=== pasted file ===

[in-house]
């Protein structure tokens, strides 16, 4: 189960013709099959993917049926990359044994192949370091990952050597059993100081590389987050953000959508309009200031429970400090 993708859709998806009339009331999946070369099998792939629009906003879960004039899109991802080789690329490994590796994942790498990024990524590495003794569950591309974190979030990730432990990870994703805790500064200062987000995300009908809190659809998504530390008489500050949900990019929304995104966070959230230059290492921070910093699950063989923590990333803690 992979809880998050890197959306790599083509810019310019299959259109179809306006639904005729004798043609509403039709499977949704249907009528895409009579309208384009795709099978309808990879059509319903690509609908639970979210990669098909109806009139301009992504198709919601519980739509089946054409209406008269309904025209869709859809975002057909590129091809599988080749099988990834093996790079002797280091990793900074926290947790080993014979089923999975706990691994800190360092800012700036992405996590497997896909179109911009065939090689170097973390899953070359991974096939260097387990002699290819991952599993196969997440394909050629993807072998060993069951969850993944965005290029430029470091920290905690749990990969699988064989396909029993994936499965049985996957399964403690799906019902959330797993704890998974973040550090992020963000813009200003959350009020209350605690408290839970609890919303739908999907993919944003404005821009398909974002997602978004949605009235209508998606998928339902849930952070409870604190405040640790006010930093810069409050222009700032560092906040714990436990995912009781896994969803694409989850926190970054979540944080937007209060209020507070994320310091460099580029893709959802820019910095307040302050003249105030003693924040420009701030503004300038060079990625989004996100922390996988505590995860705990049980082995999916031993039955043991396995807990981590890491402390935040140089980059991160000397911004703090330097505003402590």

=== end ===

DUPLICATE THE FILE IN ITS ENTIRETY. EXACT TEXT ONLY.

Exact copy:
[in-house]
């Protein structure tokens, strides 16, 4: 189960013709099959993917049926990359044994192949370091990952050597059993100081590389987050953000959508309009200031429970400090 993708859709998806009339009331999946070369099998792939629009906003879960004039899109991802080789690329490994590796994942790498990024990524590495003794569950591309974190979030990730432990990870994703805790500064200062987000995300009908809190659809998504530390008489500050949900990019929304995104966070959230230059290492921070910093699950063989923590990333803690 992979809880998050890197959306790599083509810019310019299959259109179809306006639904005729004798043609509403039709499977949704249907009528895409009579309208384009795709099978309808990879059509319903690509609908639970979210990669098909109806009139301009992504198709919601519980739509089946054409209406008269309904025209869709859809975002057909590129091809599988080749099988990834093996790079002797280091990793900074926290947790080993014979089923999975706990691994800190360092800012700036992405996590497997896909179109911009065939090689170097973390899953070359991974096939260097387990002699290819991952599993196969997440394909050629993807072998060993069951969850993944965005290029430029470091920290905690749990990969699988064989396909029993994936499965049985996957399964403690799906019902959330797993704890998974973040550090992020963000813009200003959350009020209350605690408290839970609890919303739908999907993919944003404005821009398909974002997602978004949605009235209508998606998928339902849930952070409870604190405040640790006010930093810069409050222009700032560092906040714990436990995912009781896994969803694409989850926190970054979540944080937007209060209020507070994320310091460099580029893709959802820019910095307040302050003249105030003693924040420009701030503004300038060079990625989004996100922390996988505590995860705990049980082995999916031993039955043991396995807990981590890491402390935040140089980059991160000397911004703090330097505003402590």